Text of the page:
“Hildy Johnson would recognize a kindred spirit in 28-year-old Adrienne Brown, a Beltway-bred, New York-trained reporter who sacrifices sleep, sanity, and sex to feed the wonky digital/paper beast the Capitolist – or “The List” as its rabidly ambitious scribes call it. Adrienne slaves in relative obscurity as a “Style section girl” at this Beltway must-read, blasting out celebrity interviews on her never-turned-off Blackberry. But within a month of her arrival, she also stumbles on what will become a blockbuster, front-page story involving List superstar and shrewish White House reporter Olivia Campo. To untangle the details of the hot-sheets affair between the married Olivia and famously family-man U.S. senator—and two mysterious deaths—Adrienne enlists the help of her pushy big sister, Payton. She not only gets a career-boosting story but the respect of her perfect sibling, high-powered parents, and sharp-elbowed peers. Former Politico reporter Tanabe’s roman-a-clef is a hilarious skewering of digital journalism – and how news is tweeted and blogged at a dizzying pace by armies of underpaid and overworked 20-something journos—as well as smartly paced and dishy debut, part political thriller, part surprisingly sweet coming-of-age tale, and part timeless ode to dogged reporters with good instincts and guts of steel. Hildy would be proud.”

– Publishers Weekly, starred review

"A contemporary, politically astute novel that is both wickedly humorous and enticing...[with] complex characters, an intriguing plot, and tightly brilliant execution. When word gets around about The List, readers will clamor for their copy and devour this book."

– New York Journal of Books

"Tanabe gleefully skewers digital media sweathshops...[but] despite its breezy, chick-lit tone, The List has more in common with newsroom satires."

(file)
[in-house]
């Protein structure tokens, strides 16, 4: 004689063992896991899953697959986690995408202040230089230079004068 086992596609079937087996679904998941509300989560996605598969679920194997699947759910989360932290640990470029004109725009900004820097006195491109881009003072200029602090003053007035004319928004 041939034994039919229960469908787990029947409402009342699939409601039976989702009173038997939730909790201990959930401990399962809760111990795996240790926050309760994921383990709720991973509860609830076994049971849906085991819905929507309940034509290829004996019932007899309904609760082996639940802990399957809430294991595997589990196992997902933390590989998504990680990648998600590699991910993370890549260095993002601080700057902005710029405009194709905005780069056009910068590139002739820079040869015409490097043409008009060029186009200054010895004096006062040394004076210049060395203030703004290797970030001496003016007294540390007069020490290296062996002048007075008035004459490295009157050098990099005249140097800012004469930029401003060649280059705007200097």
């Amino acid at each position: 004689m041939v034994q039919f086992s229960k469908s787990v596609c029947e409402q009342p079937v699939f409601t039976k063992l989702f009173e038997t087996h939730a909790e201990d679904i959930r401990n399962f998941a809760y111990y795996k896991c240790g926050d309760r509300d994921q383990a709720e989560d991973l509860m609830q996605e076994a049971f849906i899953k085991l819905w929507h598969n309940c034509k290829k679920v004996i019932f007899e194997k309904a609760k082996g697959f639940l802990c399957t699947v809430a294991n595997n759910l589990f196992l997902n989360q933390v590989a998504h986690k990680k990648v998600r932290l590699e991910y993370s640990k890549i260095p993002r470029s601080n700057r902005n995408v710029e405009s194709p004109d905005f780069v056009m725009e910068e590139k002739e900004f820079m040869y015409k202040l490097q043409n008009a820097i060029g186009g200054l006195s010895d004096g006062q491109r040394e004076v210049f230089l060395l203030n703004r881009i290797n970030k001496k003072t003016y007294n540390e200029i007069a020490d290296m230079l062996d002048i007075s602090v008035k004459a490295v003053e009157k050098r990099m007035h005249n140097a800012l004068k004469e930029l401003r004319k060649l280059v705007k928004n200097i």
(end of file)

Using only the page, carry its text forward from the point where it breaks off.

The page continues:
– Washington Post

“Appealing…everything a die-hard chick-lit fan could want: plenty of fluff, sibling rivalry, deceit and intrigue, and a spunky heroine.”

– Kirkus

"The List is mandatory reading for anyone who wonders about the impact of new media on Washington's political culture. Tanabe has written a novel that is delicious fun and incredibly revealing about life at the intersection of politics and journalism." —Nicolle Wallace, New York Times bestselling author of Eighteen Acres

“A gorgeous book—I loved it. Funny, intriguing, and utterly unputdownable.”

– Penny Vincenzi, internationally bestselling author of More Than You Know

"Karin Tanabe's energetic, humorous debut is narrated by a young reporter trying to prove herself by chasing the biggest story of the year. The List perfectly captures the frenetic, all-consuming pace of political reporting, with a healthy dose of scandal, glamour and intrigue thrown in. Think The Devil Wears Prada meets Capitol Hill."

– Sarah Pekkanen, author of These Girls

"The List is a wonderfully witty insider's romp through Washington. Karin Tanabe has as sharp a tongue as she does an eye for detail, about everything from political scandal to office politics. And I thought New York was a tough town!"

– Cristina Alger, author of The Darlings

The List is a breezy, dishy romp through Washington, DC politics, journalism, and scandal—a witty and caffeinated glimpse into a world few of us ever see, let alone know as intimately as Karin Tanabe surely does. But underneath the considerable pleasures of its glimmering surface, it's a surprisingly moving coming of age story about a young woman navigating the bumpy terrain between ambition and ethics, between her hunger for professional success and the quiet truth of her own heart.”

– Lauren Fox, author of Friends Like Us and Still Life with Husband

“Part coming of age, part political thriller, Karin Tanabe's The List is a mordantly funny send-up of quadruple espresso fueled journalism in the internet age, with the most irresistible heroine since Bridget Jones at its center. This is Evelyn Waugh's Scoop for the 21st century."

– Susan Fales-Hill, author of Imperfect Bliss